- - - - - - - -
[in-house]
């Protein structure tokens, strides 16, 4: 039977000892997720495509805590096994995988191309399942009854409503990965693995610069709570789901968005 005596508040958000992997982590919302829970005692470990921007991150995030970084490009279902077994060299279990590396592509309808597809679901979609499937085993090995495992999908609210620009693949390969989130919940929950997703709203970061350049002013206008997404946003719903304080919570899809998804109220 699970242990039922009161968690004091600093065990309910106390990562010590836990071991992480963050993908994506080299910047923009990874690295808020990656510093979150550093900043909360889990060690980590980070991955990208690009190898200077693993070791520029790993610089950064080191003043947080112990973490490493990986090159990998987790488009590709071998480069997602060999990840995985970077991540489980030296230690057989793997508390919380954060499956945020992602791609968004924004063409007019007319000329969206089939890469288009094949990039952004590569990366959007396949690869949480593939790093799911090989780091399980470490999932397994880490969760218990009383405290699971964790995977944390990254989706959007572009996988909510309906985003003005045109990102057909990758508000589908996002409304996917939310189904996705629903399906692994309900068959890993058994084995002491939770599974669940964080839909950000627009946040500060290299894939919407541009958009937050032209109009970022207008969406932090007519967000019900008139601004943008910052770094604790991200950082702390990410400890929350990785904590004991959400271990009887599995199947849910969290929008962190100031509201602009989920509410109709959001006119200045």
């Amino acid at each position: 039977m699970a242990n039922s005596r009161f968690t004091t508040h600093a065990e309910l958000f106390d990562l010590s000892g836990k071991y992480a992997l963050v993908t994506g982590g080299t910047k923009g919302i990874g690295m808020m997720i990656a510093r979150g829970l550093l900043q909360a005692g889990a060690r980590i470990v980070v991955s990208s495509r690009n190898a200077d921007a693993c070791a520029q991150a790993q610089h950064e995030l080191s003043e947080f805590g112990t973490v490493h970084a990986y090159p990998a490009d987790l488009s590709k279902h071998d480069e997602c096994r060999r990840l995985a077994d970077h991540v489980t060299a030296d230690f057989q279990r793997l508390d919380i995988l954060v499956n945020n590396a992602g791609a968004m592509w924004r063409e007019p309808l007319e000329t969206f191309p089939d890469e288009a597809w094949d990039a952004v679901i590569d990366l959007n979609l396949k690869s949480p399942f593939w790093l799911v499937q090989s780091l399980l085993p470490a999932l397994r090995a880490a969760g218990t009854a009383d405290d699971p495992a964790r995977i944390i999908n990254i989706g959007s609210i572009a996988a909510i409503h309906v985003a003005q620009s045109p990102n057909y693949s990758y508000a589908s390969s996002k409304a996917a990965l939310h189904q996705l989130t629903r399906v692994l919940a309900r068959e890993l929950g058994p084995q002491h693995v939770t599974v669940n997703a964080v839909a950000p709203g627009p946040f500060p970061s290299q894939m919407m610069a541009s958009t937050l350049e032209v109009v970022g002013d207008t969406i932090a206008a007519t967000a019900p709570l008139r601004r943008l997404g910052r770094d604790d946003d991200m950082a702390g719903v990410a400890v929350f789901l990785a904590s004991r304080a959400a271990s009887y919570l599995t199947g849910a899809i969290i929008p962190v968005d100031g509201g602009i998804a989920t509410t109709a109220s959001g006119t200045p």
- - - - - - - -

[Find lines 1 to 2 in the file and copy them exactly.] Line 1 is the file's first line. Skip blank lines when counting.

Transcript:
[in-house]
């Protein structure tokens, strides 16, 4: 039977000892997720495509805590096994995988191309399942009854409503990965693995610069709570789901968005 005596508040958000992997982590919302829970005692470990921007991150995030970084490009279902077994060299279990590396592509309808597809679901979609499937085993090995495992999908609210620009693949390969989130919940929950997703709203970061350049002013206008997404946003719903304080919570899809998804109220 699970242990039922009161968690004091600093065990309910106390990562010590836990071991992480963050993908994506080299910047923009990874690295808020990656510093979150550093900043909360889990060690980590980070991955990208690009190898200077693993070791520029790993610089950064080191003043947080112990973490490493990986090159990998987790488009590709071998480069997602060999990840995985970077991540489980030296230690057989793997508390919380954060499956945020992602791609968004924004063409007019007319000329969206089939890469288009094949990039952004590569990366959007396949690869949480593939790093799911090989780091399980470490999932397994880490969760218990009383405290699971964790995977944390990254989706959007572009996988909510309906985003003005045109990102057909990758508000589908996002409304996917939310189904996705629903399906692994309900068959890993058994084995002491939770599974669940964080839909950000627009946040500060290299894939919407541009958009937050032209109009970022207008969406932090007519967000019900008139601004943008910052770094604790991200950082702390990410400890929350990785904590004991959400271990009887599995199947849910969290929008962190100031509201602009989920509410109709959001006119200045």